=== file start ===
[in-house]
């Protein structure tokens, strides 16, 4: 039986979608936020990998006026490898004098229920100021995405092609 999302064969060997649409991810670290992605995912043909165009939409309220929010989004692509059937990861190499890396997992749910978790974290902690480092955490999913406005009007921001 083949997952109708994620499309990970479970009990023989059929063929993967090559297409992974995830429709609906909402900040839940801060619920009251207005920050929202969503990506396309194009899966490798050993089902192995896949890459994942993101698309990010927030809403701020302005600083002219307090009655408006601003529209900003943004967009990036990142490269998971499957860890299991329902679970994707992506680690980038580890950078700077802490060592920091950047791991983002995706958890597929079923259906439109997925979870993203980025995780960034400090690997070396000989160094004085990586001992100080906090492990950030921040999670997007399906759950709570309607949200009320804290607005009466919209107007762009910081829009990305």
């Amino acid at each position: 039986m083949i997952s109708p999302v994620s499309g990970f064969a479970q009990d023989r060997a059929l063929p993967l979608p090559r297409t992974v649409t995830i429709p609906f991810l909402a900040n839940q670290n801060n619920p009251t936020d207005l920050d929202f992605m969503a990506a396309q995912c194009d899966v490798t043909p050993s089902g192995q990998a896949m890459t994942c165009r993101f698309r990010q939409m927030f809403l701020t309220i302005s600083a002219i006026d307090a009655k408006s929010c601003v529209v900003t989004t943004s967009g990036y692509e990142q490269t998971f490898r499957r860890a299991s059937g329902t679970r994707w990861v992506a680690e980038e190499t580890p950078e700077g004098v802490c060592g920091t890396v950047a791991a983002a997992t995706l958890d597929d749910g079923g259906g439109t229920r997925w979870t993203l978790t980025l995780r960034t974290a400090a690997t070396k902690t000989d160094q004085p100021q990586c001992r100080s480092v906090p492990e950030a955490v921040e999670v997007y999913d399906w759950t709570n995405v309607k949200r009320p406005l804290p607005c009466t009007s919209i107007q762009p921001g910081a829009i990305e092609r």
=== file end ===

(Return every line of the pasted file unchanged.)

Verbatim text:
[in-house]
């Protein structure tokens, strides 16, 4: 039986979608936020990998006026490898004098229920100021995405092609 999302064969060997649409991810670290992605995912043909165009939409309220929010989004692509059937990861190499890396997992749910978790974290902690480092955490999913406005009007921001 083949997952109708994620499309990970479970009990023989059929063929993967090559297409992974995830429709609906909402900040839940801060619920009251207005920050929202969503990506396309194009899966490798050993089902192995896949890459994942993101698309990010927030809403701020302005600083002219307090009655408006601003529209900003943004967009990036990142490269998971499957860890299991329902679970994707992506680690980038580890950078700077802490060592920091950047791991983002995706958890597929079923259906439109997925979870993203980025995780960034400090690997070396000989160094004085990586001992100080906090492990950030921040999670997007399906759950709570309607949200009320804290607005009466919209107007762009910081829009990305």
């Amino acid at each position: 039986m083949i997952s109708p999302v994620s499309g990970f064969a479970q009990d023989r060997a059929l063929p993967l979608p090559r297409t992974v649409t995830i429709p609906f991810l909402a900040n839940q670290n801060n619920p009251t936020d207005l920050d929202f992605m969503a990506a396309q995912c194009d899966v490798t043909p050993s089902g192995q990998a896949m890459t994942c165009r993101f698309r990010q939409m927030f809403l701020t309220i302005s600083a002219i006026d307090a009655k408006s929010c601003v529209v900003t989004t943004s967009g990036y692509e990142q490269t998971f490898r499957r860890a299991s059937g329902t679970r994707w990861v992506a680690e980038e190499t580890p950078e700077g004098v802490c060592g920091t890396v950047a791991a983002a997992t995706l958890d597929d749910g079923g259906g439109t229920r997925w979870t993203l978790t980025l995780r960034t974290a400090a690997t070396k902690t000989d160094q004085p100021q990586c001992r100080s480092v906090p492990e950030a955490v921040e999670v997007y999913d399906w759950t709570n995405v309607k949200r009320p406005l804290p607005c009466t009007s919209i107007q762009p921001g910081a829009i990305e092609r």